Once you have mapped SAP license types to the application roles in the “non-SAP” application then simply compare the list of direct SAP users along with their assigned SAP license type with those users of the “non-SAP” application. Once you have compared the two lists, ensure that every user with both an SAP user ID and access to the “non-SAP” application has an SAP license type assigned to them that is equal to or greater than what they would require due to their access to SAP through the third party application. And, for those who only have indirect access, ensure the SAP license required of them due to their access levels in the third-party application is accounted for.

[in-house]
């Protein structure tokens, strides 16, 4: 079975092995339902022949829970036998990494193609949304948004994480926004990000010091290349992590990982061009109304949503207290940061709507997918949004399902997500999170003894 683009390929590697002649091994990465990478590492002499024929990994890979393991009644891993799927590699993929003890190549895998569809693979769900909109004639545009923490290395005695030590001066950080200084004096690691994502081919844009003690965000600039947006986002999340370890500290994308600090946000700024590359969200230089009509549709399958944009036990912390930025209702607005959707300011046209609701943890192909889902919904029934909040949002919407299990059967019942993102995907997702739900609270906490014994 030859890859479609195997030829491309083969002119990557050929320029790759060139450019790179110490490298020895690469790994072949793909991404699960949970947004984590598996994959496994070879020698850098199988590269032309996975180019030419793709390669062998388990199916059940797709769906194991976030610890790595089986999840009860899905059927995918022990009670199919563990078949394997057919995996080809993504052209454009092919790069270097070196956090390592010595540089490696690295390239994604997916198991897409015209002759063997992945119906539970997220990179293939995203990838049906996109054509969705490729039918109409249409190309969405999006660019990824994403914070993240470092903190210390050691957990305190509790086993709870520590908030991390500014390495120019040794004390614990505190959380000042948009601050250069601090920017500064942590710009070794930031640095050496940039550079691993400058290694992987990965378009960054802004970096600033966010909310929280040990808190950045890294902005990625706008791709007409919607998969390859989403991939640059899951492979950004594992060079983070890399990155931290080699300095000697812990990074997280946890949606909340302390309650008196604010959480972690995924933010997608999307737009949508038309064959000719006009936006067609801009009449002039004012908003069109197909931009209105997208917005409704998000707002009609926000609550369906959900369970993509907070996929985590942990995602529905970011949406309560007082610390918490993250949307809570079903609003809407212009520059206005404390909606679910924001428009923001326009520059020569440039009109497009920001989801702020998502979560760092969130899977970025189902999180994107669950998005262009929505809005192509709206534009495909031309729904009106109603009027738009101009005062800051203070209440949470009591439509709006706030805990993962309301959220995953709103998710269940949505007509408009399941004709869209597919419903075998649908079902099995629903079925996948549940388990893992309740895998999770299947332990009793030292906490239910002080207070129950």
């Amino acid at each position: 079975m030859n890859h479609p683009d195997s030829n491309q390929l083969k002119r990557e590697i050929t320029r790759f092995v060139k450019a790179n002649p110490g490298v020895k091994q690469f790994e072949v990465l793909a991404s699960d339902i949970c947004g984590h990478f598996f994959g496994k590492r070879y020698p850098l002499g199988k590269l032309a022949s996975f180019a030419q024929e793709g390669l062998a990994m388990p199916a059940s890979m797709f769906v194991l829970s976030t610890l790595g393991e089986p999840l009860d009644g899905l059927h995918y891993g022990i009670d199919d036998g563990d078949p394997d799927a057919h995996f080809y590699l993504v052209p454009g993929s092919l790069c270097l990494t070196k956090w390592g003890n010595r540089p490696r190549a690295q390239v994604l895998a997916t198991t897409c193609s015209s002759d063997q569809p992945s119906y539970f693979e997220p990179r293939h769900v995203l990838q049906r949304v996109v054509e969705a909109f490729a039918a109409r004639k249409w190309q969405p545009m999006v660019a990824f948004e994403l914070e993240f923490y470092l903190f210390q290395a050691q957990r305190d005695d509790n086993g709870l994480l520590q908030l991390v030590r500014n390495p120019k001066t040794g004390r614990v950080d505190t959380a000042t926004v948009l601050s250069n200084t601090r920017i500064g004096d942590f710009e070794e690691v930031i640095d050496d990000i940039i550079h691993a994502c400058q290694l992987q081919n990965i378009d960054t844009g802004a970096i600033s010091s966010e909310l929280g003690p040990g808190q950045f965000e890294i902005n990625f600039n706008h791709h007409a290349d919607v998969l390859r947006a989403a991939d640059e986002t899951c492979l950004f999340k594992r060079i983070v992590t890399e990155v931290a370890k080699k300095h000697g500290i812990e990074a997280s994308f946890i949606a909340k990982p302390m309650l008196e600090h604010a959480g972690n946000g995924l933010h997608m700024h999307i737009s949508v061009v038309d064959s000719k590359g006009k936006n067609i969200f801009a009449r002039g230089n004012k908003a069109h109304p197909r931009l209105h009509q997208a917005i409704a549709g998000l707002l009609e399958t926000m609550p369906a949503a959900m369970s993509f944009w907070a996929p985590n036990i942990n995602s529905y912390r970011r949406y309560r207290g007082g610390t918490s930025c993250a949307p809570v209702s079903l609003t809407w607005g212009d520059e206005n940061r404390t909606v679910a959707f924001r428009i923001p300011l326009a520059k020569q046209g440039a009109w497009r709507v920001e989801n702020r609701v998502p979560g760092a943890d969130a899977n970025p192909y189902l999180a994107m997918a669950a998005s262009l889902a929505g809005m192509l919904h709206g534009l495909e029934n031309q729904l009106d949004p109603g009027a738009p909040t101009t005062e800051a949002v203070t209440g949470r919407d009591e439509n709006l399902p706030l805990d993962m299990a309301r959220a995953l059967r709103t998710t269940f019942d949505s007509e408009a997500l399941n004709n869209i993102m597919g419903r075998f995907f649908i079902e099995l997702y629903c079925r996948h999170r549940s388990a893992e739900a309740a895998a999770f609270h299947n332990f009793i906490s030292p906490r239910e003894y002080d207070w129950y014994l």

In order to optimize indirect user licenses, it may be necessary to create or modify role definitions in the third party application or your SAP license assignment rules. Here again, leverage the work done in step 3.  Also important is to use simulations based on your current IT capacity plans and business plans to see how the planned usage of the “non-SAP” application might impact licensing.  Check your simulation results against your existing license inventory and see how long your company can go before needing to purchase additional licenses.

5 ) Understand current consumption levels of package or engine licensing metrics